A good start would be the resignation of WVDEP Secretary Randy Huffman
By Michael M. Barrick
ALUM BRIDGE, W.Va. – About a month ago, I was asked by a well-known environmental group to speak to the relevance of the ecological encyclical “On Care for Our Common Home” by Pope Francis as it applies to West Virginia.
I prepared 25 discussion questions, knowing most would have to be considered later. As it turned out, I could have asked just one, as it was the one we spent the better part of the time discussing. And, it wasn’t even my question; it was the pope’s. In paragraph 57 of the encyclical, Pope Francis asks, “What would induce anyone, at this stage, to hold on to power only to be remembered for their inability to take action when it was urgent and necessary to do so?”
We concluded that it was the most important question we had to answer for West Virginia if we are ever going to free ourselves of the fossil fuel mono-economy that keeps the state’s residents mired in poverty. Then I offered a specific example of a person in state leadership who I think should resign – West Virginia Department of Environmental Protection (WVDEP) Secretary Randy Huffman. For those not familiar with West Virginia government, Huffman is a cabinet level political appointee. As such, he is clearly a leader, one entrusted by our governor with the environmental (and by default, human) health of West Virginia. He is the subject matter expert on the environment in West Virginia.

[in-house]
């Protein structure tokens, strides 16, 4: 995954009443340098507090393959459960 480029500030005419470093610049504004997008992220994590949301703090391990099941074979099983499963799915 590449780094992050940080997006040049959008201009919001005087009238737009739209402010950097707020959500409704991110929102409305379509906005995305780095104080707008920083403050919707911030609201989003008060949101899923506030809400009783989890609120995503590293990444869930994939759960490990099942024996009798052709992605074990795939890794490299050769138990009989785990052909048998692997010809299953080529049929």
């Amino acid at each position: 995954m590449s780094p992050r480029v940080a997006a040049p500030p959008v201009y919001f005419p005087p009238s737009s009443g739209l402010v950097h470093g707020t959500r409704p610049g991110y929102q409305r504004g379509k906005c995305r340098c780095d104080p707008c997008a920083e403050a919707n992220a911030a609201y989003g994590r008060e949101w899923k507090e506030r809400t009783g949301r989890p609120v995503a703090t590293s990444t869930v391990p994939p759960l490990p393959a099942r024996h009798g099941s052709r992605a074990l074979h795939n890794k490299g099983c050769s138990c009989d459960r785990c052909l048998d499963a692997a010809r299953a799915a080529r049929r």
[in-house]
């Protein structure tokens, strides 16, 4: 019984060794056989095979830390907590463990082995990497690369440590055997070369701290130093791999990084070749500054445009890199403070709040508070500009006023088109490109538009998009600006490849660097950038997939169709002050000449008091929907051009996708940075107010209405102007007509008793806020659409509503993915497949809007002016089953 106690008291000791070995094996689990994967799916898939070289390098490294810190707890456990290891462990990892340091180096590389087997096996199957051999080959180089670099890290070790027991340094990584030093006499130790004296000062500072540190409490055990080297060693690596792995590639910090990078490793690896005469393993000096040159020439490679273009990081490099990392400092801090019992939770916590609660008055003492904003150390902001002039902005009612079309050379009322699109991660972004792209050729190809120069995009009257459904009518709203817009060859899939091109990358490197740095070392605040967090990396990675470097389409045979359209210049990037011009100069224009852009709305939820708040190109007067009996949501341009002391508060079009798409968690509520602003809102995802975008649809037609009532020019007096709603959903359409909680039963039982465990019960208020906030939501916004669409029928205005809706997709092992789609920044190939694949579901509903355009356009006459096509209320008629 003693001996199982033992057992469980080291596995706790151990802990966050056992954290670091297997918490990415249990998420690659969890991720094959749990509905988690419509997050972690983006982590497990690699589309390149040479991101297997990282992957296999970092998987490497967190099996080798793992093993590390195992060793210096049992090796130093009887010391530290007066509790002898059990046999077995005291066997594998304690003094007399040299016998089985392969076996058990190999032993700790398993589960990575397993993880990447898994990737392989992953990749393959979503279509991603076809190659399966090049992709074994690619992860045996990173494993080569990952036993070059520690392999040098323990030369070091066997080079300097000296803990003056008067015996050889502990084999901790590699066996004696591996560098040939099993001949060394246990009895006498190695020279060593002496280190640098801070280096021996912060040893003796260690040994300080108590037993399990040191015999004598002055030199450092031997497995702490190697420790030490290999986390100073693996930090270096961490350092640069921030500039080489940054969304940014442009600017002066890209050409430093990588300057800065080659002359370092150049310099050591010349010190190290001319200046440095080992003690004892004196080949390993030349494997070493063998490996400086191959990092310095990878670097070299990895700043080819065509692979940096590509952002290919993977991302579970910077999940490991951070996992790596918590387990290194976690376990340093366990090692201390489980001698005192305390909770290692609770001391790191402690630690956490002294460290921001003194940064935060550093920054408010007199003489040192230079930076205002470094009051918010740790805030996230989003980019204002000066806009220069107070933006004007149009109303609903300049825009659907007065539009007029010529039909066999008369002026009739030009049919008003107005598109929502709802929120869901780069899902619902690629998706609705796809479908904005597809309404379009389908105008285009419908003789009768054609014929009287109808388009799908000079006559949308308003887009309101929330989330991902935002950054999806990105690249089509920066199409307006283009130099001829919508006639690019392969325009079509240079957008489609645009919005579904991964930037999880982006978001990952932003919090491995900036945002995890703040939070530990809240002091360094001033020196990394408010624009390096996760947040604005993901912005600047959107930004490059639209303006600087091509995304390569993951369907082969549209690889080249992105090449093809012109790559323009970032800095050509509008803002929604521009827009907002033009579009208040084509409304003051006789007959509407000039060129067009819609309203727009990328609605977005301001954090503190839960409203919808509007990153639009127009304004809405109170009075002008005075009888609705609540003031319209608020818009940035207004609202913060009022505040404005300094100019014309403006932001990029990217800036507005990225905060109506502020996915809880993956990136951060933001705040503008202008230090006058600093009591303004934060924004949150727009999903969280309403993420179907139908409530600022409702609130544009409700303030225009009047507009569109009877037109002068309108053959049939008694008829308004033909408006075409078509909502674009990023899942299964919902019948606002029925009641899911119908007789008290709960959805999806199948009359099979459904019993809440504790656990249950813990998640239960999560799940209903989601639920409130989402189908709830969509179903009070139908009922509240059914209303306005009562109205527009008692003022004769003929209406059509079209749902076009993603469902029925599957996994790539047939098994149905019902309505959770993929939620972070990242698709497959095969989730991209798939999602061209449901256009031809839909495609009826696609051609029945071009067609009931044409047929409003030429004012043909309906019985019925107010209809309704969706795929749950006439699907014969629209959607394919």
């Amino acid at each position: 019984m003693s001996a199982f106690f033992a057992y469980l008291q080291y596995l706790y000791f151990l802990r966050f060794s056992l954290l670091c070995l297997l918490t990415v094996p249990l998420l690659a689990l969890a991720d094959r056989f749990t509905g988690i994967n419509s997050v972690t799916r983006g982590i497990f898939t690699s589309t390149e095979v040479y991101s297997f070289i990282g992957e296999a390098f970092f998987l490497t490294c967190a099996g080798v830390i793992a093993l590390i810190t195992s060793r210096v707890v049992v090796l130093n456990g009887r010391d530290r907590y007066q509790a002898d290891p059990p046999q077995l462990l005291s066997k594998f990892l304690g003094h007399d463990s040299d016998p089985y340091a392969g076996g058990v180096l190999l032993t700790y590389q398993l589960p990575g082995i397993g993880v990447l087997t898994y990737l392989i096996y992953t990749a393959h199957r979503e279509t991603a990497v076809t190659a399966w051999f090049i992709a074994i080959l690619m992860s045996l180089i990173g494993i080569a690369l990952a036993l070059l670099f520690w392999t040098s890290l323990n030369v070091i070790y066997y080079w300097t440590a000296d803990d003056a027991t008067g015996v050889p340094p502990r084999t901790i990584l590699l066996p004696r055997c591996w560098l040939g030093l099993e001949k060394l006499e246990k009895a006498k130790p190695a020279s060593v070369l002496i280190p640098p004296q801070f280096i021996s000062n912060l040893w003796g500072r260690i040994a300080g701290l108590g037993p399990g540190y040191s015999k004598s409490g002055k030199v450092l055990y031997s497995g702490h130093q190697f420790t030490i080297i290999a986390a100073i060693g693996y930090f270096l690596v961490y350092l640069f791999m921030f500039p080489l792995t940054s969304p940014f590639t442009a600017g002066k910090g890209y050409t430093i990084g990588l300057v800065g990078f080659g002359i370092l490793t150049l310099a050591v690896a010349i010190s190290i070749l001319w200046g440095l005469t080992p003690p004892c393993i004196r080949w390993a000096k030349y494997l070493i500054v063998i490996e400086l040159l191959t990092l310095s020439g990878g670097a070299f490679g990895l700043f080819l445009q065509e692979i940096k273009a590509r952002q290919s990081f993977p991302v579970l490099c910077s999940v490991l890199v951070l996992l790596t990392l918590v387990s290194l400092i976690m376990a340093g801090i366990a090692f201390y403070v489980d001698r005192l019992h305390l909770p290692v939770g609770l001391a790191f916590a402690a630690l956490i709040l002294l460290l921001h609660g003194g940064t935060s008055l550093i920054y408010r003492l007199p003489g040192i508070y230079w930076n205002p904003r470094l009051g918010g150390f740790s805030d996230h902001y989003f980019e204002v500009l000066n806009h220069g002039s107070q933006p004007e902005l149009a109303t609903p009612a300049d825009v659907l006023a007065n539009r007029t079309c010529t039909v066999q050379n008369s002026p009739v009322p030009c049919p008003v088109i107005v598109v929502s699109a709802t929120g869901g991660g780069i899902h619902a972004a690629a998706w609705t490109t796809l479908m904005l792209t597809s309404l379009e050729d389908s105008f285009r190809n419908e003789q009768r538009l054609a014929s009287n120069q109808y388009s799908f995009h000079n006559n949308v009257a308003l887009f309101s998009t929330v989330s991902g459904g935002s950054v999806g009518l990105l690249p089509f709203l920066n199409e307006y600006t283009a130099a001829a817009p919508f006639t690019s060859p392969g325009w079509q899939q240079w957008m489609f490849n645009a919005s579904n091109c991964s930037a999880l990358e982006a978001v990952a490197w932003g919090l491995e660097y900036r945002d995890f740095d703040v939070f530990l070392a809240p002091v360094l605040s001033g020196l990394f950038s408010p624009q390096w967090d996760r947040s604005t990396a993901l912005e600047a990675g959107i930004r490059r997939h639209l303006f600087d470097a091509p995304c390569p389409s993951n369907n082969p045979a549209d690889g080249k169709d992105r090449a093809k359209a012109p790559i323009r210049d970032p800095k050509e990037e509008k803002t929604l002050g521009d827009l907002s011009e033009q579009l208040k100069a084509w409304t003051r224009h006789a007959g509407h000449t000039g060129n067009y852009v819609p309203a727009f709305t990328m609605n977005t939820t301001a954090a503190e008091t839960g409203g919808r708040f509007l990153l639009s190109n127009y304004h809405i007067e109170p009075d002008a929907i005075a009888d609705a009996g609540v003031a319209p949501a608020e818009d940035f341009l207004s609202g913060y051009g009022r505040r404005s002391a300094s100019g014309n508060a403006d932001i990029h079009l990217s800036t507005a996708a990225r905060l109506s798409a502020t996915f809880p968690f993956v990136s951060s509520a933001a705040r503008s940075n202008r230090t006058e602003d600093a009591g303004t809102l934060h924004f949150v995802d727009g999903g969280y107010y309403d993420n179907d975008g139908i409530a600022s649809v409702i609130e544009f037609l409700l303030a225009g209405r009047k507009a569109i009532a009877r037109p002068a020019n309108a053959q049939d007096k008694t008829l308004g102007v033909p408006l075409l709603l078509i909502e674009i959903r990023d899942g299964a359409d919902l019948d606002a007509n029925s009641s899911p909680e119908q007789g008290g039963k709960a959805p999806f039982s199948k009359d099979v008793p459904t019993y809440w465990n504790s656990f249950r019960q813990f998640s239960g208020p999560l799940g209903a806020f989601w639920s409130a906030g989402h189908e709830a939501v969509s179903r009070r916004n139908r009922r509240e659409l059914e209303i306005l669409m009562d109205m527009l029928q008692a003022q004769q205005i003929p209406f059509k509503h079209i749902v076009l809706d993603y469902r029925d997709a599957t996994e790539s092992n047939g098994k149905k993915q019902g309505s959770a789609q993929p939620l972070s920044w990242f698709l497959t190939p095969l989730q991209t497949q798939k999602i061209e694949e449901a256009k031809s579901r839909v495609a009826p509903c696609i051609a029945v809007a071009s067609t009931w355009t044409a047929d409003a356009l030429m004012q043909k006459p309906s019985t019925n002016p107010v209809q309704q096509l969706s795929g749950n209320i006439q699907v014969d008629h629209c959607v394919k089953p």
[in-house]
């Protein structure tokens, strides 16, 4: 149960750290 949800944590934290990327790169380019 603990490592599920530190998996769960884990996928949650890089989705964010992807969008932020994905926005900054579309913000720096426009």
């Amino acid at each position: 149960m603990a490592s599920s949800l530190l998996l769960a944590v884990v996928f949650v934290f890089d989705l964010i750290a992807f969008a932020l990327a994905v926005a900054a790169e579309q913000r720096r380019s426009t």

I was highly critical of Huffman for remarks he made following a question I asked him in mid-July in Doddridge County (more about that in a moment). Some of those who have worked directly with Huffman over the years said I was being too hard on him. Others agreed with me. Some defended Huffman, arguing that he was doing his best. “If he resigned on principle, he would just be replaced by someone worse,” one person offered. “You can only do so much in Charleston,” added another.
While I appreciate the sentiment expressed by these folks and can understand them to a degree, I am unmoved. It is time for Mr. Huffman to resign.
Why? Well, let’s review the exchange I had with him in Doddridge County.
Huffman and several WVDEP staff members accompanied local residents throughout the day to visit those impacted by fracking in Doddridge and Ritchie counties. Later that evening, he and the staff met with members of the Doddridge County Watershed Association. After he answered questions for about an hour, I asked, “Are you willing to recommend to the governor and legislature that the state employ the Precautionary Principle and place a moratorium on fracking and related activities?”
The Precautionary Principle, according to the Science & Environmental Health Network, asserts, “When an activity raises threats of harm to human health or the environment, precautionary measures should be taken even if some cause and effect relationships are not fully established scientifically. In this context the proponent of an activity, rather than the public, should bear the burden of proof.” It is a philosophy embraced by public health and environmental advocates across West Virginia regarding many aspects of the energy extraction industry.